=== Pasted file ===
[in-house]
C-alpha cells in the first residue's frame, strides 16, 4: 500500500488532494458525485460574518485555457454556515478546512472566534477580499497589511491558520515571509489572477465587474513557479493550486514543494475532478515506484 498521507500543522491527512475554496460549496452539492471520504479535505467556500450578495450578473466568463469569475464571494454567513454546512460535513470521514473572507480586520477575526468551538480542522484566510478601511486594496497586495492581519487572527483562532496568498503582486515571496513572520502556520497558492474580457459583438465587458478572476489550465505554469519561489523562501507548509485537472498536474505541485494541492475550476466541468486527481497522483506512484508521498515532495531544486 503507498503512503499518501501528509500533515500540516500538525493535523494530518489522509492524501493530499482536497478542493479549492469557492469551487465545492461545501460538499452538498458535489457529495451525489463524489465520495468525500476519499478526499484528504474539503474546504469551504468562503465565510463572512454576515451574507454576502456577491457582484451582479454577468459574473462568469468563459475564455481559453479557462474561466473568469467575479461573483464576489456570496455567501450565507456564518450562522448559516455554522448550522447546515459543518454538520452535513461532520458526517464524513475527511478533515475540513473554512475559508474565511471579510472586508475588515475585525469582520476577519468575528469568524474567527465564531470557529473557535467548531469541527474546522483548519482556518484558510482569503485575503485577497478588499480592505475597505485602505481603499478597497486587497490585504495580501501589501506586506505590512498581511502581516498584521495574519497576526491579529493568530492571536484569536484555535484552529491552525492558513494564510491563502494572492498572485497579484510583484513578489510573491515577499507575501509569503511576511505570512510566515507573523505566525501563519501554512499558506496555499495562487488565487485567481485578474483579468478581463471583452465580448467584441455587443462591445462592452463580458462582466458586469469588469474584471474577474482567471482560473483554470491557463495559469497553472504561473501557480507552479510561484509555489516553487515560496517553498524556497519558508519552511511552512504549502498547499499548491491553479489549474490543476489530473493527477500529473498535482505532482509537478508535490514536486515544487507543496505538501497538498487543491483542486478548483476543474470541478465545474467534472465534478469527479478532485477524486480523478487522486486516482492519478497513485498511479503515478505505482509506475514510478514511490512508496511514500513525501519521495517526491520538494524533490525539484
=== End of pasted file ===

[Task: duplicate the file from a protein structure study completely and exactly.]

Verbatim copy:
[in-house]
C-alpha cells in the first residue's frame, strides 16, 4: 500500500488532494458525485460574518485555457454556515478546512472566534477580499497589511491558520515571509489572477465587474513557479493550486514543494475532478515506484 498521507500543522491527512475554496460549496452539492471520504479535505467556500450578495450578473466568463469569475464571494454567513454546512460535513470521514473572507480586520477575526468551538480542522484566510478601511486594496497586495492581519487572527483562532496568498503582486515571496513572520502556520497558492474580457459583438465587458478572476489550465505554469519561489523562501507548509485537472498536474505541485494541492475550476466541468486527481497522483506512484508521498515532495531544486 503507498503512503499518501501528509500533515500540516500538525493535523494530518489522509492524501493530499482536497478542493479549492469557492469551487465545492461545501460538499452538498458535489457529495451525489463524489465520495468525500476519499478526499484528504474539503474546504469551504468562503465565510463572512454576515451574507454576502456577491457582484451582479454577468459574473462568469468563459475564455481559453479557462474561466473568469467575479461573483464576489456570496455567501450565507456564518450562522448559516455554522448550522447546515459543518454538520452535513461532520458526517464524513475527511478533515475540513473554512475559508474565511471579510472586508475588515475585525469582520476577519468575528469568524474567527465564531470557529473557535467548531469541527474546522483548519482556518484558510482569503485575503485577497478588499480592505475597505485602505481603499478597497486587497490585504495580501501589501506586506505590512498581511502581516498584521495574519497576526491579529493568530492571536484569536484555535484552529491552525492558513494564510491563502494572492498572485497579484510583484513578489510573491515577499507575501509569503511576511505570512510566515507573523505566525501563519501554512499558506496555499495562487488565487485567481485578474483579468478581463471583452465580448467584441455587443462591445462592452463580458462582466458586469469588469474584471474577474482567471482560473483554470491557463495559469497553472504561473501557480507552479510561484509555489516553487515560496517553498524556497519558508519552511511552512504549502498547499499548491491553479489549474490543476489530473493527477500529473498535482505532482509537478508535490514536486515544487507543496505538501497538498487543491483542486478548483476543474470541478465545474467534472465534478469527479478532485477524486480523478487522486486516482492519478497513485498511479503515478505505482509506475514510478514511490512508496511514500513525501519521495517526491520538494524533490525539484